A picture of pizza pinsa

Pizza Pinsa – Characteristics, History, and General Preparation

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What is pizza pinsa, what are its defining characteristics and historical background, what can you expect when eating it, and how is it generally prepared? This post will provide you with all the details about pizza pinsa

General Background and Characteristics

I debated whether to include the Pinsa in this list, but since it’s a relatively new style of pizza that’s recently gaining popularity, it’s probably worth mentioning.

Pinsa (also known as Pinsa Romana) is (also) a type of Roman pizza. The name “pinsa” comes from the Latin word meaning “to press” or “to pinch”, which describes the action used in preparing (stretching) the pinsa.

The pinsa is essentially a pizza Pala and is almost identical to it. According to the Romans, the original Pinsa recipe has been around for over 2000 years, but its “rebirth” took place in 2016 by the Di Marco family, an old Roman family of bakers. The Di Marco family also founded the “Official Pinsa Pizza Organization” and registered Pinsa as a trademark in an interesting attempt to emulate the regulations surrounding Neapolitan pizza (the AVPN organization).

Similar to Neapolitan pizza, in order for a Pinsa to be “authentic,” one must follow specific preparation instructions published on the organization’s website (currently only available in Italian). Similarly, pizzerias that want to use the name “Pizza Pinsa” must pass tests and be registered with the official organization; otherwise, they can only use the name “Pala Romana” (as the name “Pinsa” is a registered trademark).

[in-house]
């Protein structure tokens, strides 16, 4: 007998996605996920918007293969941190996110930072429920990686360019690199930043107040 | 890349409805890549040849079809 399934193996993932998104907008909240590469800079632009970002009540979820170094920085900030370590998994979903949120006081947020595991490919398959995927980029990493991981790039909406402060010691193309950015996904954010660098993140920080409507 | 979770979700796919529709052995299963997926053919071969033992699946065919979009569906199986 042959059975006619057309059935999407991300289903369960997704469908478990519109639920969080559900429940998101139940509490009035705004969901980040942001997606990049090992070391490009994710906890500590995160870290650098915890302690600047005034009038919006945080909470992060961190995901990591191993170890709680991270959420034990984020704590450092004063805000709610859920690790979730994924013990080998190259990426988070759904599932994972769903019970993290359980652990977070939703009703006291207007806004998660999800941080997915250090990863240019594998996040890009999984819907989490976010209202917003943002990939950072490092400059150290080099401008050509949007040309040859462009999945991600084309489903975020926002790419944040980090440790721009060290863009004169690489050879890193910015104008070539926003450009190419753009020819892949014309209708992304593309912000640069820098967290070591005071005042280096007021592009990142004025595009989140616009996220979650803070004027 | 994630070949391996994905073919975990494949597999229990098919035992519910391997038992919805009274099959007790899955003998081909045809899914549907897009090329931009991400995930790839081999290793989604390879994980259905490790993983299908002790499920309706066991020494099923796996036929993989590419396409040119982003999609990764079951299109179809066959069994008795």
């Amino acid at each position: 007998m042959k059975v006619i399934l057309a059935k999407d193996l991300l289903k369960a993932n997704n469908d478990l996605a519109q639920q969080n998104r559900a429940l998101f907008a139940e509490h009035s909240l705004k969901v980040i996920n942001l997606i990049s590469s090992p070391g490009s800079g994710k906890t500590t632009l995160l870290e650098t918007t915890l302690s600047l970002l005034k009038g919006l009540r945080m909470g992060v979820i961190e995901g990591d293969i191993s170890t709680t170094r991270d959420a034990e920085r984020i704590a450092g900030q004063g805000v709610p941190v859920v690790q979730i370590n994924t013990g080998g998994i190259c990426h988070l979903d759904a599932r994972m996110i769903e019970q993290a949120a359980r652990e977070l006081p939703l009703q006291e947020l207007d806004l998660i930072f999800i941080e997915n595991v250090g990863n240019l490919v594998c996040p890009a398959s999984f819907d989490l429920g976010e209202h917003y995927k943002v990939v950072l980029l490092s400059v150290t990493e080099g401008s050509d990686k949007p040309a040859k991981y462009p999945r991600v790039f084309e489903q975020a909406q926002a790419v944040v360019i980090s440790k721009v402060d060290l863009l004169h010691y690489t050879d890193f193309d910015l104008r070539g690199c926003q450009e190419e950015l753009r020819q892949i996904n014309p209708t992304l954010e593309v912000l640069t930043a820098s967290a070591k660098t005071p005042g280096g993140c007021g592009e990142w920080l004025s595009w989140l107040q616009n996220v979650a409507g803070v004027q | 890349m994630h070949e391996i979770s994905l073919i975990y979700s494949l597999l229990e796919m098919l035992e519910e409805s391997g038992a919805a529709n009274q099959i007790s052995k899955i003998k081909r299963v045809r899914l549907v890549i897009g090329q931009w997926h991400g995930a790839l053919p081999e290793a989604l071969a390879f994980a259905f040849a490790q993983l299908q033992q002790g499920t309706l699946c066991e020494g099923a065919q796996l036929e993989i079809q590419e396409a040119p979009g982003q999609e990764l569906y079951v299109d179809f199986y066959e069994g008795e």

So what differentiates the Pinsa from the Pala? Mainly, it’s the unique flour mixture sold exclusively by the Di Marco family: a mixture of wheat flour, soy flour, rice flour, and dried sourdough. If this specific mixture is not used, then it is not an “authentic” pizza pinsa. Additionally, the dough preparation and baking process have slight differences (see the preparation section below).

Today, the Pinsa is gaining popularity in Italy and abroad, with over 7000 “Pinsaiolos” officially trained by the official Pinsa organization and the Di Marco family.

Eating Characteristics of Pizza Pinsa

The eating characteristics of the Pinsa are very similar to those of the Pala. The small amounts of rice and soy flour give it a slightly different texture and taste. In my opinion, the dried sourdough does not contribute much (if at all) to the flavor.

Preparation of Pizza Pinsa

As mentioned, Pinsa has precise preparation instructions published by the official Pinsa organization:

The flour used must be the original Di Marco family flour mixture. However, a combination of 8% rice flour and 2% soy flour can also be used (based on the total amount of flour in the dough formula).
The dough hydration should be exactly 80%, with 1.5-2% salt and 1-1.5% olive oil.
The size of the dough balls should range from 130-250 grams, and the dough should be fermented for a minimum of 24 hours and up to 96 hours.

Similar to the Pala, the dough should be stretched by patting it with the fingertips to create air pockets.

The Pinsa should be par-baked for approximately 5 minutes in total at around 300C/570F. The toppings should be added during the last few minutes of baking, or post-bake.

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